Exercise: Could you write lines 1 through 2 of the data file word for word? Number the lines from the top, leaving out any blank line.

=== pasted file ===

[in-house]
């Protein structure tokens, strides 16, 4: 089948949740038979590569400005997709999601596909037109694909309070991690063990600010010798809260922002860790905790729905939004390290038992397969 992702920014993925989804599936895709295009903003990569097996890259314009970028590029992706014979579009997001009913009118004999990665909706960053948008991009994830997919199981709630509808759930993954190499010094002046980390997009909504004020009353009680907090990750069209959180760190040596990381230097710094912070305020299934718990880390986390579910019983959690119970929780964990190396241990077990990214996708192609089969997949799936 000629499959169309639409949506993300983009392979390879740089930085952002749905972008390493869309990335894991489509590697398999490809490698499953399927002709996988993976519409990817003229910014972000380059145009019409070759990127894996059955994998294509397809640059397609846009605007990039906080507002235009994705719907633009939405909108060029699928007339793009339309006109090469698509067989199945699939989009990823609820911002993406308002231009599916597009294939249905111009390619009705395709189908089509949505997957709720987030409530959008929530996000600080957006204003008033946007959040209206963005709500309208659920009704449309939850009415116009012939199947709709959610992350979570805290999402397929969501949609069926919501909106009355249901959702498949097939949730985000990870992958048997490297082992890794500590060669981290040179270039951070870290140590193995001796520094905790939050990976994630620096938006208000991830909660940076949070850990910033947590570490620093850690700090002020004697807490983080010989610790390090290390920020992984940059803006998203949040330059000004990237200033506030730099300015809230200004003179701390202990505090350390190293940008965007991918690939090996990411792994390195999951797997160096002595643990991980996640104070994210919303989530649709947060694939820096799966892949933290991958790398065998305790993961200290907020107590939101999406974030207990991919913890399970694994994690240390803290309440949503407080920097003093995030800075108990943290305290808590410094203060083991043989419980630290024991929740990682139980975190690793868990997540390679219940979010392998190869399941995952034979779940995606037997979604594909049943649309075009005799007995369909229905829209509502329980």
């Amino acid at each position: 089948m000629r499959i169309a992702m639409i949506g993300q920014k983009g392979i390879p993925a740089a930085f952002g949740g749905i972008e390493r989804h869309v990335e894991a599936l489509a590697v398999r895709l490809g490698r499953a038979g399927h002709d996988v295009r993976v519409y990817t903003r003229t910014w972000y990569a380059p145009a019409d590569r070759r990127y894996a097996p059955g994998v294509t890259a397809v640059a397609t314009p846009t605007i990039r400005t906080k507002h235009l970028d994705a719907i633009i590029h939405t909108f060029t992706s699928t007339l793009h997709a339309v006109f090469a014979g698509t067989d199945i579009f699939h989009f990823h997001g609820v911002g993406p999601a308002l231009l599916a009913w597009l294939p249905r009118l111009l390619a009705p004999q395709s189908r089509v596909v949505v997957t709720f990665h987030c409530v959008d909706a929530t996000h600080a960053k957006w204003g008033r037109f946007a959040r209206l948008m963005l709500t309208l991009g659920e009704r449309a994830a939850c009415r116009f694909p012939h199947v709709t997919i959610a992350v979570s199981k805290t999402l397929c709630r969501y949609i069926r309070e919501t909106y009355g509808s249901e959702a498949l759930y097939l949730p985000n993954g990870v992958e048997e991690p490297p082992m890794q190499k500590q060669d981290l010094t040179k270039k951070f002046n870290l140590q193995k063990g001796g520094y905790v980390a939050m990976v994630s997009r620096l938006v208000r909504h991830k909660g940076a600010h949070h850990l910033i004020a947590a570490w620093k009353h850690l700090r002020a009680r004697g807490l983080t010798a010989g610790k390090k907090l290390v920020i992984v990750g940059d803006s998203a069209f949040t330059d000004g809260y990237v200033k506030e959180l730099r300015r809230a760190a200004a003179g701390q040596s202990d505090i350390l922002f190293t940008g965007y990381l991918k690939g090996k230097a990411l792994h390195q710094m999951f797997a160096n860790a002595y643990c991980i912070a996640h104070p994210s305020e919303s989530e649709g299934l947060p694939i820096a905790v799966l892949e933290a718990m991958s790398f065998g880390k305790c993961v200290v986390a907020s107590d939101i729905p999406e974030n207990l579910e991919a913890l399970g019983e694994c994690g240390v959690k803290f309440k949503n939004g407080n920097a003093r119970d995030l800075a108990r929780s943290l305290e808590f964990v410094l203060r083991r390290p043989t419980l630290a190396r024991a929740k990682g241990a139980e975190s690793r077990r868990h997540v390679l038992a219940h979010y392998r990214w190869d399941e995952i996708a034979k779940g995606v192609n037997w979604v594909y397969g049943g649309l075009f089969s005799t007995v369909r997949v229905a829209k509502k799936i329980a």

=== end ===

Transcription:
[in-house]
């Protein structure tokens, strides 16, 4: 089948949740038979590569400005997709999601596909037109694909309070991690063990600010010798809260922002860790905790729905939004390290038992397969 992702920014993925989804599936895709295009903003990569097996890259314009970028590029992706014979579009997001009913009118004999990665909706960053948008991009994830997919199981709630509808759930993954190499010094002046980390997009909504004020009353009680907090990750069209959180760190040596990381230097710094912070305020299934718990880390986390579910019983959690119970929780964990190396241990077990990214996708192609089969997949799936 000629499959169309639409949506993300983009392979390879740089930085952002749905972008390493869309990335894991489509590697398999490809490698499953399927002709996988993976519409990817003229910014972000380059145009019409070759990127894996059955994998294509397809640059397609846009605007990039906080507002235009994705719907633009939405909108060029699928007339793009339309006109090469698509067989199945699939989009990823609820911002993406308002231009599916597009294939249905111009390619009705395709189908089509949505997957709720987030409530959008929530996000600080957006204003008033946007959040209206963005709500309208659920009704449309939850009415116009012939199947709709959610992350979570805290999402397929969501949609069926919501909106009355249901959702498949097939949730985000990870992958048997490297082992890794500590060669981290040179270039951070870290140590193995001796520094905790939050990976994630620096938006208000991830909660940076949070850990910033947590570490620093850690700090002020004697807490983080010989610790390090290390920020992984940059803006998203949040330059000004990237200033506030730099300015809230200004003179701390202990505090350390190293940008965007991918690939090996990411792994390195999951797997160096002595643990991980996640104070994210919303989530649709947060694939820096799966892949933290991958790398065998305790993961200290907020107590939101999406974030207990991919913890399970694994994690240390803290309440949503407080920097003093995030800075108990943290305290808590410094203060083991043989419980630290024991929740990682139980975190690793868990997540390679219940979010392998190869399941995952034979779940995606037997979604594909049943649309075009005799007995369909229905829209509502329980």